Having an opportunity to have a proper education is everyone’s right in this world, and this point is written in the constitution of all nations. In Article 13 number 1 of the International Covenant on Economic, Social and Cultural Rights (ICESCR), United Nations (1966) states that education should be able to involve all people in an independent society, raise tolerance, understanding and friendship among all countries regardless their socio-cultural backgrounds. As most people in Australia have already been receiving education to improve their life, education for Aboriginal peoples in Australia should also be in a high priority. In the attempts to provide the access to education, many aspects are essential to discuss. However, in this section, there are at least three major related topics will be elaborated. They are the idea of “know yourself” concepts for teachers, the outcomes for First Nation and Settler societies when more Aboriginal people become educators, administrators and leaders in education and vocation studies, as well as barriers in social, cultural, institutional sides.
First and foremost, Respect, Relationships, Reconciliation (3Rs) starts the ideas of educating Aboriginal and Torres Strait Islanders with “teachers know themselves (and the world they live in)”. Based on that concept, it is obviously seen that there are several values that they have been building, involving three main views. The first view is related to respect, relationship, and reconciliation. In this category, it is advisable that teachers who prepare new future aboriginal educators understand that they should show respect by having the awareness and willingness to listen to ideas from the elderly and other members of those groups of people. In addition, they should also ensure that all students are aware of maintaining relationships to their vicinity (family, nature and country), and both indigenous and non-indigenous peoples are hopefully able to close the gaps and work together equally. The second view of “knowing themselves” relates to values, culture, and identity. These three aspects mean that in the educational process of Aboriginal and Torres Strait Islanders, all sectors should recognise their own personal social, traditional, cultural and life values known as Ethical Understanding so that they can understand one another and build strong connections. The third view which is about combatting racism is expected to be a basis for teachers to construct “inclusive curriculum and anti-racism pedagogies”. Clearly by adapting those values of education, the teaching and learning outcomes can hopefully bring significant determination on future life of indigenous society.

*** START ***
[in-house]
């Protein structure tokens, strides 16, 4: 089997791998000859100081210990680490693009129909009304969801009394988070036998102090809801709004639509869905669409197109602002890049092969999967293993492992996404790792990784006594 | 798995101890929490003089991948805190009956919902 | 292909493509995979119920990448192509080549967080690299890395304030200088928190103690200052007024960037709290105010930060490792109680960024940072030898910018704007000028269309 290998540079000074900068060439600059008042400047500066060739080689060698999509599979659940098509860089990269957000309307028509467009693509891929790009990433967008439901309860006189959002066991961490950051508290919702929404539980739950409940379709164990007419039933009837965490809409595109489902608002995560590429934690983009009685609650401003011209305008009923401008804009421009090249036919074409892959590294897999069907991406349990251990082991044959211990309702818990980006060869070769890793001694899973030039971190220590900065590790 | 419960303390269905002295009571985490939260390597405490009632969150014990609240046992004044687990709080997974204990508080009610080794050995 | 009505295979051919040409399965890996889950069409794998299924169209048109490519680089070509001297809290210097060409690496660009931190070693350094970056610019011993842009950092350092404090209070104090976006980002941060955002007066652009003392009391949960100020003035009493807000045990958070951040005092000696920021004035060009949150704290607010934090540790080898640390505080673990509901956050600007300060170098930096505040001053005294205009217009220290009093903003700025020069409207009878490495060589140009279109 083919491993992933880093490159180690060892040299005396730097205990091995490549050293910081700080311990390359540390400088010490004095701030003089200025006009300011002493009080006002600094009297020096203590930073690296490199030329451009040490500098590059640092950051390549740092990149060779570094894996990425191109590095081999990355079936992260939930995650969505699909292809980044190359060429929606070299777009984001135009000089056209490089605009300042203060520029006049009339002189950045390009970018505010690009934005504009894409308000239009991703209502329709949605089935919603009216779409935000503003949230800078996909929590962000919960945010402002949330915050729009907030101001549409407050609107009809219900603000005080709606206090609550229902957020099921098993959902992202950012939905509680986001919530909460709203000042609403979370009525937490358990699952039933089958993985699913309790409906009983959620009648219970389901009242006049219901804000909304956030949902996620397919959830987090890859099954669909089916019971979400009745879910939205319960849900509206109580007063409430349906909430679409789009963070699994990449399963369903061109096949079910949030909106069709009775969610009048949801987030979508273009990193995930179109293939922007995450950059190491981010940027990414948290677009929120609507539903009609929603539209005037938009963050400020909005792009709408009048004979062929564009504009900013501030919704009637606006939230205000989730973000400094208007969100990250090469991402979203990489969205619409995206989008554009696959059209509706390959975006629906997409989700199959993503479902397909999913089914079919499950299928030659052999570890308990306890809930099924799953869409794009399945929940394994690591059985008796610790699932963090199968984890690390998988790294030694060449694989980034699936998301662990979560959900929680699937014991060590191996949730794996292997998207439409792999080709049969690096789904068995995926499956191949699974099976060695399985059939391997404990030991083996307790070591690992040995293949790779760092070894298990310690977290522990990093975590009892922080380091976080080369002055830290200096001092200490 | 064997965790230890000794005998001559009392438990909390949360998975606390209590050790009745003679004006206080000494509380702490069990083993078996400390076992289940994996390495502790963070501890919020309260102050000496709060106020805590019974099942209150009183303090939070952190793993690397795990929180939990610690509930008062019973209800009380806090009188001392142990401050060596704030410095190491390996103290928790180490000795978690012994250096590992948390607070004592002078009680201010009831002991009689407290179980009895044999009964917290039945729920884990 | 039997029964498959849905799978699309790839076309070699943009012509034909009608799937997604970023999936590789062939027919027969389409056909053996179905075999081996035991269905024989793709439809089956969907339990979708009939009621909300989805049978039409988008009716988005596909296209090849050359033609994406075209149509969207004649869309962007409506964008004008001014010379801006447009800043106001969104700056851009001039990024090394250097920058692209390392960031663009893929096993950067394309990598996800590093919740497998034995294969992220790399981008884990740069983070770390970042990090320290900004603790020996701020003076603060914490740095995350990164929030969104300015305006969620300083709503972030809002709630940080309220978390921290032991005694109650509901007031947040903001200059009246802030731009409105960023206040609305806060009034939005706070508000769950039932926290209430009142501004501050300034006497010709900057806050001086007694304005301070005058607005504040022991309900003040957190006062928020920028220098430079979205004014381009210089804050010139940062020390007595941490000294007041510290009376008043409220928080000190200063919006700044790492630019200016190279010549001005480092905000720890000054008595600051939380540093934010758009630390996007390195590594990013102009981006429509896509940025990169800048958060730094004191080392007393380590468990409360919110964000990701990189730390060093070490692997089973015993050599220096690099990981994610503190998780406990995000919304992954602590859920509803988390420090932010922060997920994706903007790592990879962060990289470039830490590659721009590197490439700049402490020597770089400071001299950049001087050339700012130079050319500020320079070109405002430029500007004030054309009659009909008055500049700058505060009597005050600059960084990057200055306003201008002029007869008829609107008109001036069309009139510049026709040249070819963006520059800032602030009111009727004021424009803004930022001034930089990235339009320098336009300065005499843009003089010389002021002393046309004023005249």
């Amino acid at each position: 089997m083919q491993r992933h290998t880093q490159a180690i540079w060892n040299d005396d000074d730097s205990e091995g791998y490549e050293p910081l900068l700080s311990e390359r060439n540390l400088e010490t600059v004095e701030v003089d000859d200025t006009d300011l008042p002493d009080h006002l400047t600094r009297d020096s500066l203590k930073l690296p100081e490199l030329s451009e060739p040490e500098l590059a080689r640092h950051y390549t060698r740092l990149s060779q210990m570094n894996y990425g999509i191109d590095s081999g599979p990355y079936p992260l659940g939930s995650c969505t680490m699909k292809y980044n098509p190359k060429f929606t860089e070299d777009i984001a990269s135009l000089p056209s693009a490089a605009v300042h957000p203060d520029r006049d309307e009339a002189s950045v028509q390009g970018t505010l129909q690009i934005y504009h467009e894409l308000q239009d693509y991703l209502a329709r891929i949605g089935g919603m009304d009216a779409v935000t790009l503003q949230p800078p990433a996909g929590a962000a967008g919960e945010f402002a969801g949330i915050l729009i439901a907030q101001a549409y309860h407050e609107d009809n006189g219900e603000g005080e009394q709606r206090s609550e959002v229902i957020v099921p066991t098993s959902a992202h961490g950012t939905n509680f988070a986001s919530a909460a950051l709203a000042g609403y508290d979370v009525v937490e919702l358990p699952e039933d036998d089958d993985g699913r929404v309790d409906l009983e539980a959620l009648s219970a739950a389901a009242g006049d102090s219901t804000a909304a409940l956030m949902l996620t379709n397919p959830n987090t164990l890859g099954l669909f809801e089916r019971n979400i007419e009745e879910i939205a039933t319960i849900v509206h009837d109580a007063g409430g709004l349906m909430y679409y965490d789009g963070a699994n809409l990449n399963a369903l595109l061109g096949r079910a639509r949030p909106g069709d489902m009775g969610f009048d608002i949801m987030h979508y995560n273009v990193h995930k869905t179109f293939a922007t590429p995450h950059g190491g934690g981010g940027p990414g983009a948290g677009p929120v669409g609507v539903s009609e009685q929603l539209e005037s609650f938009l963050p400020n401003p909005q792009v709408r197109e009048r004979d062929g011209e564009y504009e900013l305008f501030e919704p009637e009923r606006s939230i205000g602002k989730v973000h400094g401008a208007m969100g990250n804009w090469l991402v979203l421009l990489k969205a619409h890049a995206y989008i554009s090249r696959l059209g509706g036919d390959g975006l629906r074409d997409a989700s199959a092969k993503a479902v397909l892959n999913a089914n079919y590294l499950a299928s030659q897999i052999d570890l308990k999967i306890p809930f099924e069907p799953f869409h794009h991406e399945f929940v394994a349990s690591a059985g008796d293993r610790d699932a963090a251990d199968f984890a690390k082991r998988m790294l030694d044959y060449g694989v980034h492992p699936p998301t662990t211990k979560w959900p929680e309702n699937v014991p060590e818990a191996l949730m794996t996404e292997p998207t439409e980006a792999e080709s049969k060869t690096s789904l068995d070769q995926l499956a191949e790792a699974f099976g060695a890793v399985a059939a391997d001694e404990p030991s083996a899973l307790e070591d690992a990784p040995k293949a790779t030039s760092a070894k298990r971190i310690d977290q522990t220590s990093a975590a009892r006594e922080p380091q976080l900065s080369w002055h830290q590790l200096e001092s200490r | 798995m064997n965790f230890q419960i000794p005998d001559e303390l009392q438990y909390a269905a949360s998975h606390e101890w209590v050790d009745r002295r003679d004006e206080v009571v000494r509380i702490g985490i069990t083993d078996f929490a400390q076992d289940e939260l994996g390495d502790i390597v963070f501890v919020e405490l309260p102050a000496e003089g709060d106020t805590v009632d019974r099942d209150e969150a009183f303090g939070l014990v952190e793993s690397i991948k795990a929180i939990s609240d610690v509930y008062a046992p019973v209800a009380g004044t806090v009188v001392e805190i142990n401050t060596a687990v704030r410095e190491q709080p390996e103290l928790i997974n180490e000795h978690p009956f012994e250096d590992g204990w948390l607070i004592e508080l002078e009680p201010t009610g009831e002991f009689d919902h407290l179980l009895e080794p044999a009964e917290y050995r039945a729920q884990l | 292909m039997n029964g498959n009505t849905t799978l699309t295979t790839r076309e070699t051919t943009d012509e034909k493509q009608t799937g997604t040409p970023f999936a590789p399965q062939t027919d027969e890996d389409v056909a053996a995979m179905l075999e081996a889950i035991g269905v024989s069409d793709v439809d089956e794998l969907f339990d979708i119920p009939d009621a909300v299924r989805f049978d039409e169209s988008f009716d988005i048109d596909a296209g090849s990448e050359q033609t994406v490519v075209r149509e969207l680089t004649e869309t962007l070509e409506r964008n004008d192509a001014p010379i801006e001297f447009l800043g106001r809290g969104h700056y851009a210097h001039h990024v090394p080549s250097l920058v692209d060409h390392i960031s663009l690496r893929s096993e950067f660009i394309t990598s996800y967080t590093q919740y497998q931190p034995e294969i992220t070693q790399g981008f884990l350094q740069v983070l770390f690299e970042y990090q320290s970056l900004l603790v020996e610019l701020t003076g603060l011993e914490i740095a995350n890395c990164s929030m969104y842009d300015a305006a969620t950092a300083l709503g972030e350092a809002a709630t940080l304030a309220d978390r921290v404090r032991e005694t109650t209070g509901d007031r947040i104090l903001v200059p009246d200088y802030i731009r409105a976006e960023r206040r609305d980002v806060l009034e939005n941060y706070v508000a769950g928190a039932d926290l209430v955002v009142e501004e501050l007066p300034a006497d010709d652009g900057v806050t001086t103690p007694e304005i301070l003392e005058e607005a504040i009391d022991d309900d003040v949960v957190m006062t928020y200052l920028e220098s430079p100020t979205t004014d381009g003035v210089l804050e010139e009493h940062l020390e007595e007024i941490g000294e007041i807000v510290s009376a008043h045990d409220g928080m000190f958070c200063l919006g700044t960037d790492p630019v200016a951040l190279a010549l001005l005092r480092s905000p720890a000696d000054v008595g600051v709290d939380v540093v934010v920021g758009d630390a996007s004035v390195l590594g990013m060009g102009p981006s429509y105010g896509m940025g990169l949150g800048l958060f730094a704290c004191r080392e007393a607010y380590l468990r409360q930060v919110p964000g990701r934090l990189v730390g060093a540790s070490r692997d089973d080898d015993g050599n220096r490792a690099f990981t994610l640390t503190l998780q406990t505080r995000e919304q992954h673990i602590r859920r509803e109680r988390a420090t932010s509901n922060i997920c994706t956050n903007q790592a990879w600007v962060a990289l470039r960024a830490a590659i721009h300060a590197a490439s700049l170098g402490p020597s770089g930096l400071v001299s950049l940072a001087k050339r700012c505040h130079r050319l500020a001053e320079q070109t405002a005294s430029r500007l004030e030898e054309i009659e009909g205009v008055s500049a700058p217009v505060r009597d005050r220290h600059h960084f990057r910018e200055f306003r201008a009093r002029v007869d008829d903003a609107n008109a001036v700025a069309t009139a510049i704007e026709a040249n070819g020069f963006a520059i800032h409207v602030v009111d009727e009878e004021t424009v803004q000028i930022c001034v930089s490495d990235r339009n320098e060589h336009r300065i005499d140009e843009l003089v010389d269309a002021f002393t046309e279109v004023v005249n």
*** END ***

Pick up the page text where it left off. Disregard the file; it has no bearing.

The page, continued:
Furthermore, there seem to be many benefits of enabling Aboriginal people to be educators, administrators and leaders in education and vocation studies. Perhaps, the main advantage is about the educational advancement. It is widely believed that the ones who know Aboriginal people’s cultures and identity better are Aboriginal people themselves. Trained aboriginal human resources can help spread the awareness of having basic education among their community members. When more aboriginal groups are well-educated, the quality of their life will gradually improve in all aspects (social, economy, health, etc.). Equally important, according to Buckskin as cited in Earp (2016), the increasing number of Aboriginal and Torres Strait Islander teachers in educational institutions will allow indigenous learners to regard that teaching can be a career option. Besides, educational process can also be designed specifically in their environmental community in order to meet their needs and to prevent discrimination which might happen when they learn in other public schools. Another significant positive side is that professional and skilful indigenous people can fulfil national demand of labour forces especially in Australia where they can participate more and better in Australian workplaces. According to Korff (2017), the rates of Aboriginal people’s employment is far lower than those of non-indigenous people in Australia and one of the reason is because the lack of education. According to Council of Australian Government as cited in Australian Bureau of Statistics (2013), “[e]mployment is also a key factor leading towards wellbeing”. That governmental institution further also reinforces that it is also essential for Aboriginal peoples to be employed since it is a part of social participation and the improvement of mental and physical health.